Rod Stewart Every Picture Tells A Story on Numbered Edition in Its Original Extended Gatefold Jacket Silver Label LP
Ranked #172 on Rolling Stone's List of The 500 Greatest Albums of All Time
Rod Stewart owned the early 1970s. When he wasnâ€™t recording great sets with the Faces, he was redefining how folk, country, and soul music could be folded under rockâ€™s umbrella. Filled with first-rate originals and terrific interpretations of classics, Every Picture Tells A Story remains Stewartâ€™s watershed moment, a brilliant synthesis of organic warmth, earthy tones, raucous romance, and loose performances. Those who only know Stewart from his later evolution into a sappy balladeer will be overwhelmed.
Mastered on our world-renowned mastering system and pressed at RTI (the best record plant in America), our Silver Labelsâ€™ numbered edition LP presents the 1971 smash in the most transparent, warm, and full-range sound the music has ever enjoyed. Stewartâ€™s supremely soulful vocals come on with insouciant passion and joyous persuasion, the detail allowing listeners to hear into his lungs and feel every breath he draws. His equally superb band is presented amidst an expanded soundstage thatâ€™s free of artificial ceilings and harshness introduced by several digital remastering editions. The explosive sound is akin to watching a fledgling group come into its own in a small club.
Kicking up the tempo and slightly increasing the edge from his previous solo effort, Stewart transforms blues, folk, country, and soul into a hard-rocking hybrid that maintains acoustic properties but isnâ€™t afraid to step out and report on what itâ€™s like to have a night out on the town. Anchored by Mick Wallerâ€™s free-swinging percussion, every song triumphs, with Stewartâ€™s slightly hoarse and eminently emotive vocals communicating each word as if theyâ€™re literally sewn as hearts on his sleeve. Ron Woodâ€™s slide guitar and gritty chords complement the singerâ€™s earnest conviction, and Ian McLaganâ€™s organ adds bittersweet accents. Nothing here is blue; Every Picture Tells A Story is a celebration.
Stewart combines American and British folk styles on the strolling â€œMandolin Wind,â€ the touching song epitomizing the simple, direct approach that underpins the entire album. On the breathless title track, Stewart embraces his inner playboy, the tuneâ€™s likeable crude-and-rude swagger sent up on crackling rhythms and visceral harmonies. The British native handles Bob Dylanâ€™s â€œTommorow Is A Long Timeâ€ and the evergreen â€œThatâ€™s All Rightâ€ as if he wrote them. The best aspect of Every Picture Tells A Story relates to how genuine and believable Stewart and his good-natured company sound throughout.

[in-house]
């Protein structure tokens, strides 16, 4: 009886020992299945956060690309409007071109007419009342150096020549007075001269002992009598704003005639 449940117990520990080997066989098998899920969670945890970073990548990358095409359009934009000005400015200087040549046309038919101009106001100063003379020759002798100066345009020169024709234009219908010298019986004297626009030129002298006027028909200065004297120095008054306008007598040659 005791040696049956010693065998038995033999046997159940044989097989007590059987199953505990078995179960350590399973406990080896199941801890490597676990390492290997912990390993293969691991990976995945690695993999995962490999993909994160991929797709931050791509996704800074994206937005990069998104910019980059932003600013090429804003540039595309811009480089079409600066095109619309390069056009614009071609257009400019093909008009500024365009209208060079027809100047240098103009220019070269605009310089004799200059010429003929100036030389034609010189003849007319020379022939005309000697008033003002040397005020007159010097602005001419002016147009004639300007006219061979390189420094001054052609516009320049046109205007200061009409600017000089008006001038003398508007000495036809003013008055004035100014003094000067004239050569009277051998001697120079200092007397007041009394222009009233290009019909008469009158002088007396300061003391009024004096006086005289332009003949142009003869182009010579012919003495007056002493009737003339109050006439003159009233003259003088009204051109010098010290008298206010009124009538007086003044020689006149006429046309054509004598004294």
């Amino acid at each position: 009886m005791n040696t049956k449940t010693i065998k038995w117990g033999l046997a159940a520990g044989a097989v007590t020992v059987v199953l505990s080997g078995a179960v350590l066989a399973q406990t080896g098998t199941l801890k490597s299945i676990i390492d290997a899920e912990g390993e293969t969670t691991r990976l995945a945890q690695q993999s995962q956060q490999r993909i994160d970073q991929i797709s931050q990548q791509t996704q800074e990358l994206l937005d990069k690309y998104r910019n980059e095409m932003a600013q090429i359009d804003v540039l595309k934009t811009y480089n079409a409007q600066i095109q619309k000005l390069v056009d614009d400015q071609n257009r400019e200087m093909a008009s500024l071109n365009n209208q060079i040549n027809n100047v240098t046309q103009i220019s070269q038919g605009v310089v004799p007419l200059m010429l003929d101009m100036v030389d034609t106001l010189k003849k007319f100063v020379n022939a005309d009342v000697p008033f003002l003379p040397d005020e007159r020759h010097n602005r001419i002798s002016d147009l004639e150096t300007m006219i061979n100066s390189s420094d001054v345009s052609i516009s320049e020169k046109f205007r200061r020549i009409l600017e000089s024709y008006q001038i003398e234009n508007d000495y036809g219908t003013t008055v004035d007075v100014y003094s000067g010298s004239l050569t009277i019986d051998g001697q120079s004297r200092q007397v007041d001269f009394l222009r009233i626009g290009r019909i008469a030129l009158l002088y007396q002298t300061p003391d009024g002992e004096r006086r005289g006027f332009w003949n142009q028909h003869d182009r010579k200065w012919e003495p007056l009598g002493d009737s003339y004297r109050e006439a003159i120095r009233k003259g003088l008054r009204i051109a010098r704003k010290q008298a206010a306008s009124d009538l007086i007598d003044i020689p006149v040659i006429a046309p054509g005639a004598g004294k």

If you are a fan of rock, soul, folk, or the blues, you owe it to yourself to have a superb copy of this timeless record that shows off its translucent and organic tones, extraordinary vocal performances, and crack backing band. Mobile Fidelityâ€™s Silver Label numbered edition LP does just that. And it restores one of the most iconic album covers in history. As for that â€œClassic Editionâ€ statement thatâ€™s always hovered at the top of the record? Never truer than now.Rod Stewart Every Picture Tells A Story Track Listing:
1. "Every Picture Tells a Story" (Rod Stewart, Ronnie Wood) - 6:01
2. "Seems Like a Long Time" (Theodore Anderson) - 4:02
3. "That's All Right" (Arthur Crudup) - 3:59
4. "Amazing Grace" (Traditional, arranged by Rod Stewart) - 2:03
5. "Tomorrow Is a Long Time" (Bob Dylan) - 3:43
6. "O. Henry" (Martin Quittenton) - 0:32
7. "Maggie May" (Rod Stewart, Martin Quittenton) - 5:16
8. "Mandolin Wind" (Rod Stewart) - 5:33
9. "(I Know) I'm Losing You" (Norman Whitfield, Eddie Holland, Cornelius Grant) - 5:23
10. "Reason to Believe" (Tim Hardin) - 4:06